The coronavirus emergency raises pressing questions about law-making and state powers: the UK government passed legislation at lightning speed and is now interfering with our daily lives in an unprecedented—if necessary—way. The rules have been criticised for lack of clarity—is a jogger resting on a park bench breaking them?—while some police forces have been censured for overstepping the mark of legitimate enforcement.
What is the right balance of powers to strike? And where might our constitutional system be left once the crisis passes?
For answers I phoned Simon Brown, one of our most senior former judges. Brown served on the highest court in the UK for many years, five and a half in the Lords and two and a half when the functions moved to the Supreme Court. Now a crossbench peer, he is the author of a fascinating new book recounting his rise through the legal profession, covering along the way his role in textbook judgments such as GCHQ, which helped determine limits on the exercise of the royal prerogative.
When we spoke, the UK government had passed its coronavirus bill and draconian measures had been in place for two weeks. Did the regulations overstep the mark?
“For five or six weeks, the government not only can, but properly should be doing what it is doing, which is laying down these emergency powers,” said Brown, speaking down the line from his home in Shropshire. But difficulties arise: the powers are “not very satisfactory in the sense that they are inevitably uncertain in their application. How can you, in this time, legislate for lockdown in such detail that everyone knows precisely where they stand?” He added that “It's all very imprecise.”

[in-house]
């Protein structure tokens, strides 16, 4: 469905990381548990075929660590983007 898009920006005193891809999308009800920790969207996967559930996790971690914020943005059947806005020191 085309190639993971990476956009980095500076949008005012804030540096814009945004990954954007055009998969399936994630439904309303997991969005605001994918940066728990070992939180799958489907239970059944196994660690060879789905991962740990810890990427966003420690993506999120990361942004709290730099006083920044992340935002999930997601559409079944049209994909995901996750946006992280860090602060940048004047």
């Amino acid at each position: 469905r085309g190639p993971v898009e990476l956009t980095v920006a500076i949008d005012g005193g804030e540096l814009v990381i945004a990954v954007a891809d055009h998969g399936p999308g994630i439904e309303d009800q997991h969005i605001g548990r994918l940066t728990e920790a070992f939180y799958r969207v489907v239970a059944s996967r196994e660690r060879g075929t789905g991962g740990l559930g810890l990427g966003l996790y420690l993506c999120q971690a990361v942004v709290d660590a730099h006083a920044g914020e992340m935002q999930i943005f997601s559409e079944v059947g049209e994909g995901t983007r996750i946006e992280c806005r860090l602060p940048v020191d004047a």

Some imprecision is inevitable in such a fluid situation. But the consequence is, says Brown, that “there’s a temptation for overly authoritarian policemen and women, generally individuals, perhaps even individual chief constables, to enforce this in a more draconian way than one would wish.” There have been several now-infamous incidents of officers reprimanding seemingly-innocent walkers, to outraged responses on social media.
Might it be that some officers are confusing the law, which is enforceable, with ministerial guidance, which is not? “I think there's a real chance that some of them are,” said Brown. The confusion means “there is a real danger” in all this.
Jonathan Sumption, another former Supreme Court justice, has asked whether social restrictions risk inflicting more harm than the virus itself. In a column for the Sunday Times, noted by Brown, Sumption asked whether they are “intolerable in a free society.”
Yet Health Secretary Matt Hancock has floated even tougher restrictions, saying over the weekend that all outdoor exercise may be banned. “I do hope they don’t go down the wrong road on that issue,” said Brown when this came up. “They seem to have rowed back on that over the past 24 hours, I think because a lot of people—quite rightly—have been getting at him.”
It will “need careful thinking out,” he continued, “as to what balance of interests is to be struck between the need to impose these draconian… instructions now on the population, as against the countervailing interests, which are, of course, [the] exercise of our given democratic rights and liberty, not least also the ability economically to return to [normal].”